Social Media

I have a complicated relationship with social media. I tend to be an open book and share a lot with my friends and I’m a quintessential Libra, looking for that sweet, sweet validation that comes with sharing selfies and updates. But the downside of sharing on social media is seeing everyone else’s shares. While the logical side of me knows that social media is not the whole story, rarely even half the story, of a person’s life, it does not prevent the pangs of envy that come with viewing someone else’s home, vacation, family. Heck, even another person’s outfit can provoke feelings of “My life would be better if I had that.”

When I was first diagnosed in 2019, I found comfort in FB groups for women with breast cancer and reading their stories, following their surgical tips, and sharing in their triumphs. But when I was going through chemo, with the knowledge of my cancer’s high recurrence looming over me, I realized FB was feeding my feelings of sadness, loss, and anger to the point where they were consuming me. Why did Sandy from Ohio not need chemo but I did? Why did Trisha from Texas not lose her hair but I did? My oncologist at the time told me to get off Facebook and in November 2019 with a brief status message asking to still be invited to stuff, I clicked “delete my account.” Then I clicked “Yes, I’m really sure I want to delete my account.” Then I clicked “Yes, I know that means all my data.” Then I got a call from Mark Zuckerberg and I told him yes, for fuck’s sake, I want to delete my account.

I stayed on Instagram and Twitter though — Instagram because my feed was more curated and Twitter because that’s where I get my news (and jokes. Mainly jokes.) On Instagram, I follow friends I actually stay in touch with, rather than being FB friends with girls from HS that I don’t talk to. That means when I go on to Instagram, I mostly know the people whose pictures I was seeing — I know their full stories, so even if they posted a positive slice of their life, I still know what was really going on.

When I was diagnosed with MBC earlier this year, I found a whole community on Instagram of women living with MBC, or thriving as they say, many years after being told “You have an incurable illness.” I messaged a few and soaked up their personal stories, trying to fill myself with inspiration and hope. Seeing women live with this disease for 5, 10, 15 years — that’s what I need to see to keep myself getting out of bed every day, to continue taking the pills that make my knees creak, to push away the dark clouds that sometimes loom over me.

But before the holidays, I found myself feeling worse after checking Instagram. I decided to remove it from home screen, then delete the app from my phone. I thought that would help and it did, a little. But I can still go on Instagram from my laptop and I find myself still doing that a number of times a day. And the news is not always the best. Two women I started following earlier this year, both passed away from MBC. Their stories were not mine — one was triple negative and had beaten the odds by living for seven years. The second was a woman diagnosed around the same time of me whose body did just not respond to any of the treatments her doctor threw at it. She left behind three girls under the age of 10. Seeing us start our journeys around the same time and seeing such disparate outcomes for us was a lot for me to process. I was heartbroken for her, for her family, for the whole MBC community, whose members confront their mortality on a daily basis.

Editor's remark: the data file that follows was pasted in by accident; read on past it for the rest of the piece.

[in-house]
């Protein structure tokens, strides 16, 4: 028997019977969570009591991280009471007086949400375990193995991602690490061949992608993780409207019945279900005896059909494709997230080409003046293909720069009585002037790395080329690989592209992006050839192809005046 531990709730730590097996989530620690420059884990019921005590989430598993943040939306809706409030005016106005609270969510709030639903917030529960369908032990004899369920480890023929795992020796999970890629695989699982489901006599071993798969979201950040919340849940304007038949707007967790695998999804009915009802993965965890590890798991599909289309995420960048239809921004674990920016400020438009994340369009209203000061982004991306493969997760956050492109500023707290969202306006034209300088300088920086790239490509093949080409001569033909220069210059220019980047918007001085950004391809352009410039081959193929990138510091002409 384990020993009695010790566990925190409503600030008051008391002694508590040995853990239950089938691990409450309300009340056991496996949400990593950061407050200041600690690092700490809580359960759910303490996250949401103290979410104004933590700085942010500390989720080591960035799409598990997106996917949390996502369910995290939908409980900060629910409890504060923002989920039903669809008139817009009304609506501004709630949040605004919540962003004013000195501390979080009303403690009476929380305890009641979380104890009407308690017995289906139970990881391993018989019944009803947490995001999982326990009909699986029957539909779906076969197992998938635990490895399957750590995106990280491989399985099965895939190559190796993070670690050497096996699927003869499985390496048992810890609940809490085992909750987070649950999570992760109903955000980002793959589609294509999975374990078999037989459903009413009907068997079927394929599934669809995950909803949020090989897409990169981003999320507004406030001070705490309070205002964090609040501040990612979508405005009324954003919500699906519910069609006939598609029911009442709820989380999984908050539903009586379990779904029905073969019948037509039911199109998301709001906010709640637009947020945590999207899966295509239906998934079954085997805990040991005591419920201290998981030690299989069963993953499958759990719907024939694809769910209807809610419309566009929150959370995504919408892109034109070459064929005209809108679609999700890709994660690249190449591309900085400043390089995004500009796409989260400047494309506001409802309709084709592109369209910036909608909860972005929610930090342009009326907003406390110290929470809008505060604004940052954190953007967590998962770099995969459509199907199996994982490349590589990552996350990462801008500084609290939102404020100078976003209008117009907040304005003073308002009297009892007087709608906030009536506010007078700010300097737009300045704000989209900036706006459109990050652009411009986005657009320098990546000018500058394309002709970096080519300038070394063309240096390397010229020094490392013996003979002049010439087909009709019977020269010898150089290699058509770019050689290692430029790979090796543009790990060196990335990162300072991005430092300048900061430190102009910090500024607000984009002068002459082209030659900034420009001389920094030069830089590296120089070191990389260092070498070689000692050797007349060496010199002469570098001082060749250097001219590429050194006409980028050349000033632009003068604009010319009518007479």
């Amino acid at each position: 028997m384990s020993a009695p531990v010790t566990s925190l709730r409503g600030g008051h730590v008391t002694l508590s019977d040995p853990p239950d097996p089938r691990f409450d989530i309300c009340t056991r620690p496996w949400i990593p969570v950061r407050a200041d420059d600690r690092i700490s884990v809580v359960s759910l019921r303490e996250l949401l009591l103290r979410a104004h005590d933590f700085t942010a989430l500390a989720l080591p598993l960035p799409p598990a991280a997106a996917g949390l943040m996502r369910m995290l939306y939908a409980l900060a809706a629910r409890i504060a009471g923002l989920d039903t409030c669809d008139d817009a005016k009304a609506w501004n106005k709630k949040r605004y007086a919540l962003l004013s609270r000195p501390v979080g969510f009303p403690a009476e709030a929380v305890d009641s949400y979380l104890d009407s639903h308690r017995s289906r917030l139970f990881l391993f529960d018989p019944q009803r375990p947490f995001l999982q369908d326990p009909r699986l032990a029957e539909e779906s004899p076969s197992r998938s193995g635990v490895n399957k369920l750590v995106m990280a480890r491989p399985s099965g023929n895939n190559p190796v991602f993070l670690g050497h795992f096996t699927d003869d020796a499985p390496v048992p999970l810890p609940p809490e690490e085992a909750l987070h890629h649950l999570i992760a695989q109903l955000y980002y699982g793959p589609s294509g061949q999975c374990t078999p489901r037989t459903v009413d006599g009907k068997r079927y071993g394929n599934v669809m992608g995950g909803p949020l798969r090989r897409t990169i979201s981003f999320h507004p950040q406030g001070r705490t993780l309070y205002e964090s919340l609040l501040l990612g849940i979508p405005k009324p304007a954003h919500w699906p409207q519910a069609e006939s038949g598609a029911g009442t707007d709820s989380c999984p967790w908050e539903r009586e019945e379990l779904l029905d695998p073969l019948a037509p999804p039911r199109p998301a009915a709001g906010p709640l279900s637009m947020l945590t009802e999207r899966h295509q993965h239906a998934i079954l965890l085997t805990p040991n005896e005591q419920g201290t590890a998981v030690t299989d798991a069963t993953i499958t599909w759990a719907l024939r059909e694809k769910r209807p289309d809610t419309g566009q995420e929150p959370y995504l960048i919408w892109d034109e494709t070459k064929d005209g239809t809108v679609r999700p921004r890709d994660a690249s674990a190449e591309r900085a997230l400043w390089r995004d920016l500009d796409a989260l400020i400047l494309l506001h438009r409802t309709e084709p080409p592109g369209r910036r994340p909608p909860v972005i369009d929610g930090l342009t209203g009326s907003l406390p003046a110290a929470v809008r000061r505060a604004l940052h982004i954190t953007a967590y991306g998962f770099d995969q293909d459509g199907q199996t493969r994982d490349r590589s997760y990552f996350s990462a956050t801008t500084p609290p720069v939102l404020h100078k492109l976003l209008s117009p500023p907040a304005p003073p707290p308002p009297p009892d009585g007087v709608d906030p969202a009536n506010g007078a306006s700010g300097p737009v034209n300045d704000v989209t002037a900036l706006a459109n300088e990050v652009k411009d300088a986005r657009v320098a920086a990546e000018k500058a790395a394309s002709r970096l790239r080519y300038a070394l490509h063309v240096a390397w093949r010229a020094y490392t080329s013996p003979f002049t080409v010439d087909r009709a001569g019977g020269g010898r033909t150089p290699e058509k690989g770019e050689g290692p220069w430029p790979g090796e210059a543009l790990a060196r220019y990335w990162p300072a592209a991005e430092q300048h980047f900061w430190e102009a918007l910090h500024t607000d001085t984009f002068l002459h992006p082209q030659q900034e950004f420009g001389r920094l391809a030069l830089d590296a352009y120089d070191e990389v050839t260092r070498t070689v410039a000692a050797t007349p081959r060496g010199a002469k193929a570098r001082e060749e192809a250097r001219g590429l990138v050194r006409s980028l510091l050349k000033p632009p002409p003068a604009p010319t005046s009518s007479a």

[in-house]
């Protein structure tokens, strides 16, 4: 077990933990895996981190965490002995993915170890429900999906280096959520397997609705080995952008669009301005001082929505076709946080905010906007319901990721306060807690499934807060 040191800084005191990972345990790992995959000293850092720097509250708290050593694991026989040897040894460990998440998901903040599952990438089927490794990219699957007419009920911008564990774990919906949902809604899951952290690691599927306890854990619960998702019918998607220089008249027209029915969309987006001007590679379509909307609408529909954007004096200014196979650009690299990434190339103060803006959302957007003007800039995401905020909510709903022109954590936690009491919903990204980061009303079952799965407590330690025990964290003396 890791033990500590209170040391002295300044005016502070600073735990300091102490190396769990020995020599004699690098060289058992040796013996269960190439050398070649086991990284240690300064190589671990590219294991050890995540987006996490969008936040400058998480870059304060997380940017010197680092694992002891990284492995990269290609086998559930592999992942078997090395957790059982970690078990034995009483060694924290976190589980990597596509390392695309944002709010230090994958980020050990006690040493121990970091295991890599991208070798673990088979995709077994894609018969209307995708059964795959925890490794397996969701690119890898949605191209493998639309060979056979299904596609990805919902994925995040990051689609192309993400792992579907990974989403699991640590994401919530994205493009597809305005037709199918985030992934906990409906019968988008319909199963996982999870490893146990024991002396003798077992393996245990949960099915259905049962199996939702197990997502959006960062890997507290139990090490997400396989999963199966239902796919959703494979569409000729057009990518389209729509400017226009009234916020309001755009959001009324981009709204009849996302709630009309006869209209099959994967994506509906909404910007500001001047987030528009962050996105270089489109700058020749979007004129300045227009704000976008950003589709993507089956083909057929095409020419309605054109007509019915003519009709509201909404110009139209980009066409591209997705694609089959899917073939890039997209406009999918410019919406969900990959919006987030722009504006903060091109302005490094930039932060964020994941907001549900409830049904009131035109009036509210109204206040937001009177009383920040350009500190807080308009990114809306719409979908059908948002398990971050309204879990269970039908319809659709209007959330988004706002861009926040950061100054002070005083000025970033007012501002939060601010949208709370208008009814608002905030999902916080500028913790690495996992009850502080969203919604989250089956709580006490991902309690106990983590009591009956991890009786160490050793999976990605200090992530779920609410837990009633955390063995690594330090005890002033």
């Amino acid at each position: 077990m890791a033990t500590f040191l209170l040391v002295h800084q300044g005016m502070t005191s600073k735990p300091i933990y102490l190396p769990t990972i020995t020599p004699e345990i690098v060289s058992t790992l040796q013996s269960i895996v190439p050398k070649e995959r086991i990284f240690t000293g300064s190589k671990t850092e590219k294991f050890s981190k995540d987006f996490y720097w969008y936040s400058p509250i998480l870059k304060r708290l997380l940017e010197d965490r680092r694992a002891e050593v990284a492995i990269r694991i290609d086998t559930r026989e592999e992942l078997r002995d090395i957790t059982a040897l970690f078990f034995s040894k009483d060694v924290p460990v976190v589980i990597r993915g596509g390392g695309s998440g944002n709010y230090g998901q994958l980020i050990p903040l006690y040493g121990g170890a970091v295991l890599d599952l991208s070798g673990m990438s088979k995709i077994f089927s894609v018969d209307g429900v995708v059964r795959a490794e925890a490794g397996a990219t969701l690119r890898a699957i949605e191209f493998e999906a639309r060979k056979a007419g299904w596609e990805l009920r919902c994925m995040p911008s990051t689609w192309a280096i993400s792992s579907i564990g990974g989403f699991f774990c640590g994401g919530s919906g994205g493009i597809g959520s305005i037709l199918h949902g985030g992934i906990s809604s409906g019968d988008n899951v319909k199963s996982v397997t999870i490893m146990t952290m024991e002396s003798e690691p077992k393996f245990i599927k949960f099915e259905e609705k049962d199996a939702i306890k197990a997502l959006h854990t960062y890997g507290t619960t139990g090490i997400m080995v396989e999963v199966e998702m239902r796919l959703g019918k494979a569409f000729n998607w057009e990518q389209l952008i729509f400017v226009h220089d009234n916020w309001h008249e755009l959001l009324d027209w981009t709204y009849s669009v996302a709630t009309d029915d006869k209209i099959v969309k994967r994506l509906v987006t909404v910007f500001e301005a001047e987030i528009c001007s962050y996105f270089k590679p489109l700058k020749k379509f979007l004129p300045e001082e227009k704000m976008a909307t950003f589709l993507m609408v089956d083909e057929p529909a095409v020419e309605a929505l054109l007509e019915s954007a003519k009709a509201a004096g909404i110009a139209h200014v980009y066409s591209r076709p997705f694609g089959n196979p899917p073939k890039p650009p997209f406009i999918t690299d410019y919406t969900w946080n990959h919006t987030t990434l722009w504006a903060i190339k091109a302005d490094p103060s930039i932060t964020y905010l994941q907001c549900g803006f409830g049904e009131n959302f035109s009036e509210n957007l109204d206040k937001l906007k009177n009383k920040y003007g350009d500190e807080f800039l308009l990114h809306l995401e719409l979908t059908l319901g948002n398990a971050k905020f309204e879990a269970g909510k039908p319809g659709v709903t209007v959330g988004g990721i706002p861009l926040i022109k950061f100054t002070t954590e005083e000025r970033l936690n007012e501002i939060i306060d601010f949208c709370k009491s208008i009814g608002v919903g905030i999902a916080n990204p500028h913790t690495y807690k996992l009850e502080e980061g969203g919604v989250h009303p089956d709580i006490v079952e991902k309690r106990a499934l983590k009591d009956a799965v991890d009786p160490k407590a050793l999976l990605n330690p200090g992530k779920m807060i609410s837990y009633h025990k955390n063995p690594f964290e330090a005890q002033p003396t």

I’m still trying to find a way to navigate the good of social media with the bad. I’m approaching a year anniversary of breaking my leg and there is a part of me already drafting the Instagram post, thanking so many for the support, reminding people that I’m still out there, fighting this fight and not giving up. My sister is raising money for breast cancer research and I’d love to give her a shout out and help her campaign. But I’m not sure that is the best move for me. I’m someone who has to eliminate negative influences cold turkey and I’m not so sure that this half in, half out system I’ve come up with on Instagram is working out so well.

Social media purports to connect us, bring us closer together when we are far apart, a necessity in age of COVID. But for some of us, it makes us feel more alone. Most days, I’m able to remind myself that I’m far from alone in my real life, that I’m surrounded by love and support from my family and friends. But on those bad days, those darker days, I have to work a bit harder to keep that in mind.

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Michelle T

Sometimes funny lawyer-writer person battling breast cancer in NYC